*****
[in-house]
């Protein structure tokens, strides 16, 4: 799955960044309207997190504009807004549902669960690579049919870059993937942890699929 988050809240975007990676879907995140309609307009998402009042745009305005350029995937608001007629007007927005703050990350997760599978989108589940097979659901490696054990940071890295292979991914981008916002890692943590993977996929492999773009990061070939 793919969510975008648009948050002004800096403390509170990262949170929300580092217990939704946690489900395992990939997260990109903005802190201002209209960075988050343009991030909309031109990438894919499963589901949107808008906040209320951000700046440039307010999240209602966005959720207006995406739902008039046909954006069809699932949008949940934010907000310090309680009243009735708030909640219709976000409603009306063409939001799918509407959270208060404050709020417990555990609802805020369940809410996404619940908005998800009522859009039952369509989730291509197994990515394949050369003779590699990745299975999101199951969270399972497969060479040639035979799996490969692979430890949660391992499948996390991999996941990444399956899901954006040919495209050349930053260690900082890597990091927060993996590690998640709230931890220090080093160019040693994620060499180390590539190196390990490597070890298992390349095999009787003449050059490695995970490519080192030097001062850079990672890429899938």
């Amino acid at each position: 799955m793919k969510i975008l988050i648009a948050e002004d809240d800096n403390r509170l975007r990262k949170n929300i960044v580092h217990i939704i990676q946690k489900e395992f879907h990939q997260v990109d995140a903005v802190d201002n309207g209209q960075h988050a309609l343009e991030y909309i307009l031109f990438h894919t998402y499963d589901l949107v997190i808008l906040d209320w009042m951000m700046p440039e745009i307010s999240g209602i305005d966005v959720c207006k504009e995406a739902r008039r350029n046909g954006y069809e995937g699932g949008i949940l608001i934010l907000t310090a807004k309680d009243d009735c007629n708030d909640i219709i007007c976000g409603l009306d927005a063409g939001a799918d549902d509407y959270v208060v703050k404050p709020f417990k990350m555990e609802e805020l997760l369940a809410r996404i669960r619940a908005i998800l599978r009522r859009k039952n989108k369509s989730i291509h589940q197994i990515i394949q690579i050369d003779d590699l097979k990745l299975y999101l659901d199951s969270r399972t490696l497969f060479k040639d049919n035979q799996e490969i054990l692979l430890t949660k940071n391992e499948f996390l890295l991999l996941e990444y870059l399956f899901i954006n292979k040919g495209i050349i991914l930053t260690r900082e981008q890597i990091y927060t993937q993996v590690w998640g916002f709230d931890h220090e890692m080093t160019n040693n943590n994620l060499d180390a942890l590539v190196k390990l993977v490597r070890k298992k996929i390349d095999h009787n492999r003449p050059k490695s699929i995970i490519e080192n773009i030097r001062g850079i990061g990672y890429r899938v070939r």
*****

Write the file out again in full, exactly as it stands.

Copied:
[in-house]
């Protein structure tokens, strides 16, 4: 799955960044309207997190504009807004549902669960690579049919870059993937942890699929 988050809240975007990676879907995140309609307009998402009042745009305005350029995937608001007629007007927005703050990350997760599978989108589940097979659901490696054990940071890295292979991914981008916002890692943590993977996929492999773009990061070939 793919969510975008648009948050002004800096403390509170990262949170929300580092217990939704946690489900395992990939997260990109903005802190201002209209960075988050343009991030909309031109990438894919499963589901949107808008906040209320951000700046440039307010999240209602966005959720207006995406739902008039046909954006069809699932949008949940934010907000310090309680009243009735708030909640219709976000409603009306063409939001799918509407959270208060404050709020417990555990609802805020369940809410996404619940908005998800009522859009039952369509989730291509197994990515394949050369003779590699990745299975999101199951969270399972497969060479040639035979799996490969692979430890949660391992499948996390991999996941990444399956899901954006040919495209050349930053260690900082890597990091927060993996590690998640709230931890220090080093160019040693994620060499180390590539190196390990490597070890298992390349095999009787003449050059490695995970490519080192030097001062850079990672890429899938």
């Amino acid at each position: 799955m793919k969510i975008l988050i648009a948050e002004d809240d800096n403390r509170l975007r990262k949170n929300i960044v580092h217990i939704i990676q946690k489900e395992f879907h990939q997260v990109d995140a903005v802190d201002n309207g209209q960075h988050a309609l343009e991030y909309i307009l031109f990438h894919t998402y499963d589901l949107v997190i808008l906040d209320w009042m951000m700046p440039e745009i307010s999240g209602i305005d966005v959720c207006k504009e995406a739902r008039r350029n046909g954006y069809e995937g699932g949008i949940l608001i934010l907000t310090a807004k309680d009243d009735c007629n708030d909640i219709i007007c976000g409603l009306d927005a063409g939001a799918d549902d509407y959270v208060v703050k404050p709020f417990k990350m555990e609802e805020l997760l369940a809410r996404i669960r619940a908005i998800l599978r009522r859009k039952n989108k369509s989730i291509h589940q197994i990515i394949q690579i050369d003779d590699l097979k990745l299975y999101l659901d199951s969270r399972t490696l497969f060479k040639d049919n035979q799996e490969i054990l692979l430890t949660k940071n391992e499948f996390l890295l991999l996941e990444y870059l399956f899901i954006n292979k040919g495209i050349i991914l930053t260690r900082e981008q890597i990091y927060t993937q993996v590690w998640g916002f709230d931890h220090e890692m080093t160019n040693n943590n994620l060499d180390a942890l590539v190196k390990l993977v490597r070890k298992k996929i390349d095999h009787n492999r003449p050059k490695s699929i995970i490519e080192n773009i030097r001062g850079i990061g990672y890429r899938v070939r």